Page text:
You should never eat fiddleheads raw as there’s a risk of experiencing severe digestive discomfort. To make sure you cook them properly, follow these 4 steps:
1. Rinse the fiddleheads to clean and remove any small brown ends or dirt on the surface.
2. Bring two saucepans with salted water to a boil.
3. Blanch them in the first pan for 5 minutes, then repeat in the second pan.
4. The fiddleheads are now ready to be sautéed in butter or cooked in one of the recipes below.
In the kitchen
This omelette combines fiddleheads, thick-cut pieces of bacon and chives. If you like, add grated Gruyère cheese for a decadent seasonal spin on eggs.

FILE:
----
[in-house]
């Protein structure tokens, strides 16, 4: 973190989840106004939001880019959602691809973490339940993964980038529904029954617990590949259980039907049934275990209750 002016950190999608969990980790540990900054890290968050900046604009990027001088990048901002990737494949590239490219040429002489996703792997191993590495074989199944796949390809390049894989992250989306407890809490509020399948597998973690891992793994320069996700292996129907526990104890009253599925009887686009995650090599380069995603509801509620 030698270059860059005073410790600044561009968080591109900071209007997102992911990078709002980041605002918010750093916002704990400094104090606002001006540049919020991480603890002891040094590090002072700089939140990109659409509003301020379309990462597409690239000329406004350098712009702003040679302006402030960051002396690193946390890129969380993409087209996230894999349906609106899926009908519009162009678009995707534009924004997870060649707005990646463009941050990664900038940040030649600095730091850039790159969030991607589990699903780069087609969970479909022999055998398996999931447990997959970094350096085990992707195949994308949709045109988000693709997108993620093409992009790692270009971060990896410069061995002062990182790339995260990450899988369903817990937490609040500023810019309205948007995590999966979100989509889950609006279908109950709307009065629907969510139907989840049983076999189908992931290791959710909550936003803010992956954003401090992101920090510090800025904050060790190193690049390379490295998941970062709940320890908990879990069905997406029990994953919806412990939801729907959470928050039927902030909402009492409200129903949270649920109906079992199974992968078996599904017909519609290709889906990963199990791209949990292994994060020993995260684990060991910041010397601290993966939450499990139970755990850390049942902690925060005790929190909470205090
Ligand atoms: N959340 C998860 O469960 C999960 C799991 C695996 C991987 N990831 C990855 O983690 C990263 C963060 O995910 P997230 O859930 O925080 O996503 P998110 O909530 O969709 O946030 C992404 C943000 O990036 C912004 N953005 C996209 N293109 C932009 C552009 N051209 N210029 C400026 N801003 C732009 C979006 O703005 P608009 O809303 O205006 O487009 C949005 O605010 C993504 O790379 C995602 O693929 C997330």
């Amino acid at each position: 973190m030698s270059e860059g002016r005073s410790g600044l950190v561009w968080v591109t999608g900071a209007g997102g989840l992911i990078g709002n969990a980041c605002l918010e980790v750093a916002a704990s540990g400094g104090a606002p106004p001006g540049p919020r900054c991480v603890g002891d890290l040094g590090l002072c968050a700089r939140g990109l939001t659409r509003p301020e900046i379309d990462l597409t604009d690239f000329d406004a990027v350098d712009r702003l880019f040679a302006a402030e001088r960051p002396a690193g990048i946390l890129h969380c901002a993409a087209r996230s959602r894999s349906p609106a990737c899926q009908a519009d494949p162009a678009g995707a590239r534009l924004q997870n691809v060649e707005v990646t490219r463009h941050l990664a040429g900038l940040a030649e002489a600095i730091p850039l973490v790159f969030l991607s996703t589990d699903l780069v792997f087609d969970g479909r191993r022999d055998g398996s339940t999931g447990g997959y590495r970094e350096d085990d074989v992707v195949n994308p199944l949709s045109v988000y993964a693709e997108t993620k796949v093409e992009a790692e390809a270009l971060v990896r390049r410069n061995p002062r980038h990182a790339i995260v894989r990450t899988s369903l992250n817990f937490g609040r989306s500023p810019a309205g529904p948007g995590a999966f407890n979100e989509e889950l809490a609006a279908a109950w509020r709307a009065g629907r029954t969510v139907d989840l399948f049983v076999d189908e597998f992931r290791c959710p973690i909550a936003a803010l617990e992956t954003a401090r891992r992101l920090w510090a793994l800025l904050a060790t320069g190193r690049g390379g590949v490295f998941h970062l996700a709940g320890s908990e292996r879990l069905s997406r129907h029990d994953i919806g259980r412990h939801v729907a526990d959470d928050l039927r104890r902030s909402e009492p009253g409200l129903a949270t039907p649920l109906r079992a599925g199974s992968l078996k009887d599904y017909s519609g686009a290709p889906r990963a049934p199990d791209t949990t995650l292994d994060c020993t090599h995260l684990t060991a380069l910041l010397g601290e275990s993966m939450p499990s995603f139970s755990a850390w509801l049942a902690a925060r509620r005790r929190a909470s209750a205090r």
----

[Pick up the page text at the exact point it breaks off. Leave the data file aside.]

BREAKFAST AND BRUNCH
Smoked Salmon and Fiddlehead Salad
This salad welcomes the season with its bright, appealing colour palette. The soft green of the fiddleheads blends with the orangey-pink smoked salmon hues and the butter yellow of the potatoes. Top with a smooth sour cream and dill dressing.
Warm Duck Confit and Fiddlehead Salad
Though visually refined, this salad is very simple. After sautéing fiddleheads in butter, warm the pulled duck confit in the same frying pan. Add this to a salad of baby spinach and julienned Granny Smith apples, drizzled with honey-Dijon dressing.